taruki 垂木
KEY WORD : architecture / general terms
Also written たるき. This is the simplest type of rafter, called common rafter or base rafter. It extends from the ridge *munagi 棟木, to the end of, or beyond the eave *nokisaki 軒先. Rafters were arranged parallel *heikou daruki 平行垂木, to each other until the end of the 12c when the Zen style *zenshuuyou 禅宗様, and daibutsu style *daibutsuyou 大仏様, were introduced from the Asian continent. These new styles incorporated a radial arrangement of common rafters, called *ougidaruki 扇垂木. In the daibutsu style, rafters were lined up parallel to each other until they neared the corners, where they were laid in radiating fashion until they met the corner hip rafter. Example; Joudoji *Joudodou 浄土寺浄土堂 (1192), Hyougo prefecture. Rafters that beam from the center of the eaves on each side have double, closely spaced fan rafters. Sheathing covers the rafters before roofing can be laid. Closely spaced rafters are called *shigedaruki 繁垂木 and are found especially on temples and shrines. Widely spaced rafters are called *mabaradaruki 疎垂木 and are used on timber dwellings.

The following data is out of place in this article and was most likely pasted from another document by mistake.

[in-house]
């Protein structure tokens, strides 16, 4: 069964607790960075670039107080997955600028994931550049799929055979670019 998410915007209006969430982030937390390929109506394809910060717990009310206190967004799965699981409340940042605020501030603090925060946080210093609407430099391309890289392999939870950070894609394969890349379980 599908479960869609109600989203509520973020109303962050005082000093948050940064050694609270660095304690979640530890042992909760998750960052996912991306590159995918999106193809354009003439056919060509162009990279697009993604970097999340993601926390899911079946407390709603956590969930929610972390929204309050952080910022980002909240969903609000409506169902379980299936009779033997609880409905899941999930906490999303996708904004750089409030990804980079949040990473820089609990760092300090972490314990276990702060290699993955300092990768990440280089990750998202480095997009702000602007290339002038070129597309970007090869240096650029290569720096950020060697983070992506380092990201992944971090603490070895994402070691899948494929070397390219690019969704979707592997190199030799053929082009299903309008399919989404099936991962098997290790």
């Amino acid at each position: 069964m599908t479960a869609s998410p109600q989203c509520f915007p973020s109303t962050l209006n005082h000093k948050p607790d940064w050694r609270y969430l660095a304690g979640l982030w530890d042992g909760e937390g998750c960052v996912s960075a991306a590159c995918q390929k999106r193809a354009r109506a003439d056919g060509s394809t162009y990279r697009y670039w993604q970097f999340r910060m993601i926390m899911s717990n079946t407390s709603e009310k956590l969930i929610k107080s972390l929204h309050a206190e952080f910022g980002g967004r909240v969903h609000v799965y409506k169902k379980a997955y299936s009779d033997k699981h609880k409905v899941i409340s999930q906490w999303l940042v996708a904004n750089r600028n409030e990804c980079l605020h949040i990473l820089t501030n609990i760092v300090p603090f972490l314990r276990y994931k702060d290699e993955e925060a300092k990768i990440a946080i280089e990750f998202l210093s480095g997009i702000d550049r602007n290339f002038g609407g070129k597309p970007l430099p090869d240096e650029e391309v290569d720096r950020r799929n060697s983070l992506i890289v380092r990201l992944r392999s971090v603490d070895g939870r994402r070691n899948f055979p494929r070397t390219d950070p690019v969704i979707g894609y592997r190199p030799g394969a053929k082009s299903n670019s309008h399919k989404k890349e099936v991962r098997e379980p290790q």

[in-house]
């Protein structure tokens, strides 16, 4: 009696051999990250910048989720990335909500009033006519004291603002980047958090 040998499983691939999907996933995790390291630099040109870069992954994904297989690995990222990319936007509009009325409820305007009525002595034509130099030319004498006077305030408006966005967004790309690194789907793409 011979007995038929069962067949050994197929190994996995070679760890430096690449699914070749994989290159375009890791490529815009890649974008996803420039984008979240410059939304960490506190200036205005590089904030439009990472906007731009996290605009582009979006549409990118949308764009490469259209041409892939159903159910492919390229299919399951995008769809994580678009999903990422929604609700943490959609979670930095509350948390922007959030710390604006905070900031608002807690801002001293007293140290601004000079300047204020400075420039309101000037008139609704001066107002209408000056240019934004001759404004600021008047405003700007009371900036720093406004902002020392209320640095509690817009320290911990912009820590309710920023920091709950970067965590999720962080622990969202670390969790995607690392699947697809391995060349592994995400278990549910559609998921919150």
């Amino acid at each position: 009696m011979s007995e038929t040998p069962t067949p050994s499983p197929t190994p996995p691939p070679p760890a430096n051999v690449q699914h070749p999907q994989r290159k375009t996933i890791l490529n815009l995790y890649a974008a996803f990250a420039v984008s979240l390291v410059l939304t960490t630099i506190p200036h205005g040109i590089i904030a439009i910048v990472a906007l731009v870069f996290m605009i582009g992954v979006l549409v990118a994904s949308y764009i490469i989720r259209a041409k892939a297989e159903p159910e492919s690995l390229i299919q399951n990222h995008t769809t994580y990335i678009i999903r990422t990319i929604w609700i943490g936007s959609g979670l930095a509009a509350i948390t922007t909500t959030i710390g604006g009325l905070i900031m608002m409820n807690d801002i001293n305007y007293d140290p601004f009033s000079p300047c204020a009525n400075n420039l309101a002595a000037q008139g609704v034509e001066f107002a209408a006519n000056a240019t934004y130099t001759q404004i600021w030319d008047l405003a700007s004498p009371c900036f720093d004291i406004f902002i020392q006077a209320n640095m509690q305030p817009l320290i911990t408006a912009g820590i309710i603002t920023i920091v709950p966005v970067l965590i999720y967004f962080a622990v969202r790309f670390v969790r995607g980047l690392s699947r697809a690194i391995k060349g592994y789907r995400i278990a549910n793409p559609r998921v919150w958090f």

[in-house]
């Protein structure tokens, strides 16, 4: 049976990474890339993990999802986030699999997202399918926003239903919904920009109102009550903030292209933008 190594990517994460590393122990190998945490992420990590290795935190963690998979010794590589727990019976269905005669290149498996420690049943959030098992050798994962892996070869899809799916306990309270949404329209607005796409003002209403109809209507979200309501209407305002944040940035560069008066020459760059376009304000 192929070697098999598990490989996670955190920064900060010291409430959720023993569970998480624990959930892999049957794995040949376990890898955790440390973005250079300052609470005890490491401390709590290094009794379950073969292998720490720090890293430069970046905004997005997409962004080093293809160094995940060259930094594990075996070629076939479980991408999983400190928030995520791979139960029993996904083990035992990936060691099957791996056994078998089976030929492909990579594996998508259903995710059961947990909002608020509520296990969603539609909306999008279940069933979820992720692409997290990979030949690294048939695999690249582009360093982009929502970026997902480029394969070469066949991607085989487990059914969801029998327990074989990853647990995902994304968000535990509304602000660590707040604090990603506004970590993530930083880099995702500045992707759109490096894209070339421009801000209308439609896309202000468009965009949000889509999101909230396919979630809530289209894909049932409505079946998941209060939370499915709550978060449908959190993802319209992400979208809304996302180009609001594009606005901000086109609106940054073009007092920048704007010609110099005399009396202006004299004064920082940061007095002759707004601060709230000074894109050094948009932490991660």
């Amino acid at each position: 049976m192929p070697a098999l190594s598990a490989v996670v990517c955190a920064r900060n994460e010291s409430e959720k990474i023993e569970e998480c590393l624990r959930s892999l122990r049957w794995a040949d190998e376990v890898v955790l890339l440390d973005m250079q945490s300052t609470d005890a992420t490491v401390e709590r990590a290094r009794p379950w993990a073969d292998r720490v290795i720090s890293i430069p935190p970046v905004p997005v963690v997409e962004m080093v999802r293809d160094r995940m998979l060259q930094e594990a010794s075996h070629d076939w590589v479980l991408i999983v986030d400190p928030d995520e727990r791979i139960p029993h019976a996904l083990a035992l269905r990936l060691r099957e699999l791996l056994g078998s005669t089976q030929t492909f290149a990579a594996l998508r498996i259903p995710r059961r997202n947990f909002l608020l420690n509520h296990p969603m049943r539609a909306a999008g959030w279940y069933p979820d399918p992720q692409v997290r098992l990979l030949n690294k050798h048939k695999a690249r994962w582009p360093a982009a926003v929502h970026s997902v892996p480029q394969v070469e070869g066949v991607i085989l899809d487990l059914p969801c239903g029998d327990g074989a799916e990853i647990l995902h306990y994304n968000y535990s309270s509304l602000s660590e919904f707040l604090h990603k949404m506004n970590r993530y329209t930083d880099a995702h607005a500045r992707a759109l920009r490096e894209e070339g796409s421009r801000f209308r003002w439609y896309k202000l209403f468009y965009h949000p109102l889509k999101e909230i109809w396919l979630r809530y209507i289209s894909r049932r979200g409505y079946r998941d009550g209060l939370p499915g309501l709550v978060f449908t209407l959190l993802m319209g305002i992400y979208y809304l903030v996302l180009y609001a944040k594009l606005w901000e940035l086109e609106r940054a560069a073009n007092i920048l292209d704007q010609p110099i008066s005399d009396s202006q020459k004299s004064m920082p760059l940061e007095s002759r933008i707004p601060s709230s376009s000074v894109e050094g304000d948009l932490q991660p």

See *fukiyose daruki 吹寄垂木, *haitsuke daruki 配付垂木, *hanshige daruki 半繁垂木, *hien daruki 飛櫓垂木, *jidaruki 地垂木, *nodaruki 野垂木, *ronji daruki 論治垂木, *shigai daruki 枝外垂木, *sobadaruki 傍垂木, wadaruki 輪垂木 (*oubaku tenjou 黄檗天井), *odaruki 尾垂木, *sumigi 隅木.

*yane kouzou 屋根構造

(C)2001 Japanese Architecture and Art Net Users System. No reproduction or republication without written permission.